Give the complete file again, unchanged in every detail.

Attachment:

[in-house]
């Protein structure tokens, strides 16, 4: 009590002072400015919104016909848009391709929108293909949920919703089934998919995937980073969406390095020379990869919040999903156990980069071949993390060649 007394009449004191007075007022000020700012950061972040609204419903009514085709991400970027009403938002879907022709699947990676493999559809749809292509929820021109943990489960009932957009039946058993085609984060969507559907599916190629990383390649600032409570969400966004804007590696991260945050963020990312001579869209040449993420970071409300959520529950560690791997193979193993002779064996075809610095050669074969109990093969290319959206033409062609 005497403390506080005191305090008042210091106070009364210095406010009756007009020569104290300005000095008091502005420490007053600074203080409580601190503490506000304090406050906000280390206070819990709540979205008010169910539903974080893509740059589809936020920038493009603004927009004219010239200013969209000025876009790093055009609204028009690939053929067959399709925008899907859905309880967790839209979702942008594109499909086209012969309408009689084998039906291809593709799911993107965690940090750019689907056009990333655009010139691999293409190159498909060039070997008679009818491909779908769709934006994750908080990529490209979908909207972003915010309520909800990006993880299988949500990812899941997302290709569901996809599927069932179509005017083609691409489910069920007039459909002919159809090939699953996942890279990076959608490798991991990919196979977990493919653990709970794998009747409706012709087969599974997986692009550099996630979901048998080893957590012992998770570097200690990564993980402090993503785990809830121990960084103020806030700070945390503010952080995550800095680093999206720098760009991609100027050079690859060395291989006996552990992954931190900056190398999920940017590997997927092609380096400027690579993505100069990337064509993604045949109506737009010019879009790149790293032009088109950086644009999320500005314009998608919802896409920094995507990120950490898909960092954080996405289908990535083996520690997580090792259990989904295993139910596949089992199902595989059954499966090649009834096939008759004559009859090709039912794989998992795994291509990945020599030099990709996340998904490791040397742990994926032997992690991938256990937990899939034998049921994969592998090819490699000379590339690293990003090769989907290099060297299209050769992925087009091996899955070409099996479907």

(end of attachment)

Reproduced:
[in-house]
């Protein structure tokens, strides 16, 4: 009590002072400015919104016909848009391709929108293909949920919703089934998919995937980073969406390095020379990869919040999903156990980069071949993390060649 007394009449004191007075007022000020700012950061972040609204419903009514085709991400970027009403938002879907022709699947990676493999559809749809292509929820021109943990489960009932957009039946058993085609984060969507559907599916190629990383390649600032409570969400966004804007590696991260945050963020990312001579869209040449993420970071409300959520529950560690791997193979193993002779064996075809610095050669074969109990093969290319959206033409062609 005497403390506080005191305090008042210091106070009364210095406010009756007009020569104290300005000095008091502005420490007053600074203080409580601190503490506000304090406050906000280390206070819990709540979205008010169910539903974080893509740059589809936020920038493009603004927009004219010239200013969209000025876009790093055009609204028009690939053929067959399709925008899907859905309880967790839209979702942008594109499909086209012969309408009689084998039906291809593709799911993107965690940090750019689907056009990333655009010139691999293409190159498909060039070997008679009818491909779908769709934006994750908080990529490209979908909207972003915010309520909800990006993880299988949500990812899941997302290709569901996809599927069932179509005017083609691409489910069920007039459909002919159809090939699953996942890279990076959608490798991991990919196979977990493919653990709970794998009747409706012709087969599974997986692009550099996630979901048998080893957590012992998770570097200690990564993980402090993503785990809830121990960084103020806030700070945390503010952080995550800095680093999206720098760009991609100027050079690859060395291989006996552990992954931190900056190398999920940017590997997927092609380096400027690579993505100069990337064509993604045949109506737009010019879009790149790293032009088109950086644009999320500005314009998608919802896409920094995507990120950490898909960092954080996405289908990535083996520690997580090792259990989904295993139910596949089992199902595989059954499966090649009834096939008759004559009859090709039912794989998992795994291509990945020599030099990709996340998904490791040397742990994926032997992690991938256990937990899939034998049921994969592998090819490699000379590339690293990003090769989907290099060297299209050769992925087009091996899955070409099996479907």